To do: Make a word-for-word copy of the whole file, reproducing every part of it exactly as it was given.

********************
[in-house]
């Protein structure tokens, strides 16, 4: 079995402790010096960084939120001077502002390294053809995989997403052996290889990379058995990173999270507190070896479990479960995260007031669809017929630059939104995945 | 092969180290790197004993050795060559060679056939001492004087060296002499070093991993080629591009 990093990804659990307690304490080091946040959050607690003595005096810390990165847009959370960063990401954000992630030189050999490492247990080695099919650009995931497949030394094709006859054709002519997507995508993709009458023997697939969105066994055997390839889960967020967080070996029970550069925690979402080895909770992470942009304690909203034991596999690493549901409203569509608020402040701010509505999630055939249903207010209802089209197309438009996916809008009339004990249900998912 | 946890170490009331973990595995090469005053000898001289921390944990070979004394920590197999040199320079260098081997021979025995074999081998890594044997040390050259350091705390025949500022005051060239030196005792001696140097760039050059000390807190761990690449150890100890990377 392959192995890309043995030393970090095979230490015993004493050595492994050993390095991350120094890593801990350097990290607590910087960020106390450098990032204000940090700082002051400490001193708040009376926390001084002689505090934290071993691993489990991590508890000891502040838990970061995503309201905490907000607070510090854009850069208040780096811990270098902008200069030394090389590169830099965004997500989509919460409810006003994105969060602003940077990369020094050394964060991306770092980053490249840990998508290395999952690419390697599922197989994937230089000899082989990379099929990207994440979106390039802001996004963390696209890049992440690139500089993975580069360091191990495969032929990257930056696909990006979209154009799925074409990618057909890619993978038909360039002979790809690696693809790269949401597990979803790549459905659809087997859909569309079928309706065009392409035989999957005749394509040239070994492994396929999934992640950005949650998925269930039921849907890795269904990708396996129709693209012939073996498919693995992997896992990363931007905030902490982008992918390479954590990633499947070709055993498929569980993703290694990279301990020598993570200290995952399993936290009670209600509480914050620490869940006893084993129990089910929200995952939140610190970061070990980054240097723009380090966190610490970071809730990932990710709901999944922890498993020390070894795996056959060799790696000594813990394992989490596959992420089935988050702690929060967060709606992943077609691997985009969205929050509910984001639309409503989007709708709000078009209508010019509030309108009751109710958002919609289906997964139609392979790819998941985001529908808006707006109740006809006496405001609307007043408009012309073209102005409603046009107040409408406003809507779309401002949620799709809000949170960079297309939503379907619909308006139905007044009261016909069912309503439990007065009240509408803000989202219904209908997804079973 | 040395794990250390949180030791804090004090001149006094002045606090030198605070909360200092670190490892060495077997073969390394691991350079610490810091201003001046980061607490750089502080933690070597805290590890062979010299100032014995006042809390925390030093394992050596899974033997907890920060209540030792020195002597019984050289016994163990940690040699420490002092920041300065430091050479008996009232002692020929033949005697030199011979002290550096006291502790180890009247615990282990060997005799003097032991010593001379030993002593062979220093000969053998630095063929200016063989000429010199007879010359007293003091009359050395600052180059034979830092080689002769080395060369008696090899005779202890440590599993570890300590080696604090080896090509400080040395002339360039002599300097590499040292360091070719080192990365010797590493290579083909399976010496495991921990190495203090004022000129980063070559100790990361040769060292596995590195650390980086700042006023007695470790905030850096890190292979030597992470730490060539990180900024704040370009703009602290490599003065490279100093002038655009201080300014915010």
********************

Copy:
[in-house]
């Protein structure tokens, strides 16, 4: 079995402790010096960084939120001077502002390294053809995989997403052996290889990379058995990173999270507190070896479990479960995260007031669809017929630059939104995945 | 092969180290790197004993050795060559060679056939001492004087060296002499070093991993080629591009 990093990804659990307690304490080091946040959050607690003595005096810390990165847009959370960063990401954000992630030189050999490492247990080695099919650009995931497949030394094709006859054709002519997507995508993709009458023997697939969105066994055997390839889960967020967080070996029970550069925690979402080895909770992470942009304690909203034991596999690493549901409203569509608020402040701010509505999630055939249903207010209802089209197309438009996916809008009339004990249900998912 | 946890170490009331973990595995090469005053000898001289921390944990070979004394920590197999040199320079260098081997021979025995074999081998890594044997040390050259350091705390025949500022005051060239030196005792001696140097760039050059000390807190761990690449150890100890990377 392959192995890309043995030393970090095979230490015993004493050595492994050993390095991350120094890593801990350097990290607590910087960020106390450098990032204000940090700082002051400490001193708040009376926390001084002689505090934290071993691993489990991590508890000891502040838990970061995503309201905490907000607070510090854009850069208040780096811990270098902008200069030394090389590169830099965004997500989509919460409810006003994105969060602003940077990369020094050394964060991306770092980053490249840990998508290395999952690419390697599922197989994937230089000899082989990379099929990207994440979106390039802001996004963390696209890049992440690139500089993975580069360091191990495969032929990257930056696909990006979209154009799925074409990618057909890619993978038909360039002979790809690696693809790269949401597990979803790549459905659809087997859909569309079928309706065009392409035989999957005749394509040239070994492994396929999934992640950005949650998925269930039921849907890795269904990708396996129709693209012939073996498919693995992997896992990363931007905030902490982008992918390479954590990633499947070709055993498929569980993703290694990279301990020598993570200290995952399993936290009670209600509480914050620490869940006893084993129990089910929200995952939140610190970061070990980054240097723009380090966190610490970071809730990932990710709901999944922890498993020390070894795996056959060799790696000594813990394992989490596959992420089935988050702690929060967060709606992943077609691997985009969205929050509910984001639309409503989007709708709000078009209508010019509030309108009751109710958002919609289906997964139609392979790819998941985001529908808006707006109740006809006496405001609307007043408009012309073209102005409603046009107040409408406003809507779309401002949620799709809000949170960079297309939503379907619909308006139905007044009261016909069912309503439990007065009240509408803000989202219904209908997804079973 | 040395794990250390949180030791804090004090001149006094002045606090030198605070909360200092670190490892060495077997073969390394691991350079610490810091201003001046980061607490750089502080933690070597805290590890062979010299100032014995006042809390925390030093394992050596899974033997907890920060209540030792020195002597019984050289016994163990940690040699420490002092920041300065430091050479008996009232002692020929033949005697030199011979002290550096006291502790180890009247615990282990060997005799003097032991010593001379030993002593062979220093000969053998630095063929200016063989000429010199007879010359007293003091009359050395600052180059034979830092080689002769080395060369008696090899005779202890440590599993570890300590080696604090080896090509400080040395002339360039002599300097590499040292360091070719080192990365010797590493290579083909399976010496495991921990190495203090004022000129980063070559100790990361040769060292596995590195650390980086700042006023007695470790905030850096890190292979030597992470730490060539990180900024704040370009703009602290490599003065490279100093002038655009201080300014915010």